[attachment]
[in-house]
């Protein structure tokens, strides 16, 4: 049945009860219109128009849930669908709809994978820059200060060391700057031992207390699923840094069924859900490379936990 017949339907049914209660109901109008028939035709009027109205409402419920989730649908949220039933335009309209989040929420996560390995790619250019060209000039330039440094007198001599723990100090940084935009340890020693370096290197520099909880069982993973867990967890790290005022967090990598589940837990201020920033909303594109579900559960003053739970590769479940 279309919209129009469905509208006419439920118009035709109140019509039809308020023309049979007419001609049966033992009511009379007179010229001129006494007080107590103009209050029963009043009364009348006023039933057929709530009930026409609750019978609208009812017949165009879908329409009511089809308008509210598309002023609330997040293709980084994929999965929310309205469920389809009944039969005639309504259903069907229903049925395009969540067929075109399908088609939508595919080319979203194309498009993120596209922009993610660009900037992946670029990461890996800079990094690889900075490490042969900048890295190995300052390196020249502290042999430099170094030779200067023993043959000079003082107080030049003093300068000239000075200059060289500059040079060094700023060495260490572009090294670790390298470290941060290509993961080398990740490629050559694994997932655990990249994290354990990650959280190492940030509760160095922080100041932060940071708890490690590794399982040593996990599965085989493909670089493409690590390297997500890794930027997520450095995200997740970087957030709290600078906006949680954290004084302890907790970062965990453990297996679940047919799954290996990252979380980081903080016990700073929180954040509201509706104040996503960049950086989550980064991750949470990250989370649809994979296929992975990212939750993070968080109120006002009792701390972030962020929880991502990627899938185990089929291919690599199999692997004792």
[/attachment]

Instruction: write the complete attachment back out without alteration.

[in-house]
């Protein structure tokens, strides 16, 4: 049945009860219109128009849930669908709809994978820059200060060391700057031992207390699923840094069924859900490379936990 017949339907049914209660109901109008028939035709009027109205409402419920989730649908949220039933335009309209989040929420996560390995790619250019060209000039330039440094007198001599723990100090940084935009340890020693370096290197520099909880069982993973867990967890790290005022967090990598589940837990201020920033909303594109579900559960003053739970590769479940 279309919209129009469905509208006419439920118009035709109140019509039809308020023309049979007419001609049966033992009511009379007179010229001129006494007080107590103009209050029963009043009364009348006023039933057929709530009930026409609750019978609208009812017949165009879908329409009511089809308008509210598309002023609330997040293709980084994929999965929310309205469920389809009944039969005639309504259903069907229903049925395009969540067929075109399908088609939508595919080319979203194309498009993120596209922009993610660009900037992946670029990461890996800079990094690889900075490490042969900048890295190995300052390196020249502290042999430099170094030779200067023993043959000079003082107080030049003093300068000239000075200059060289500059040079060094700023060495260490572009090294670790390298470290941060290509993961080398990740490629050559694994997932655990990249994290354990990650959280190492940030509760160095922080100041932060940071708890490690590794399982040593996990599965085989493909670089493409690590390297997500890794930027997520450095995200997740970087957030709290600078906006949680954290004084302890907790970062965990453990297996679940047919799954290996990252979380980081903080016990700073929180954040509201509706104040996503960049950086989550980064991750949470990250989370649809994979296929992975990212939750993070968080109120006002009792701390972030962020929880991502990627899938185990089929291919690599199999692997004792």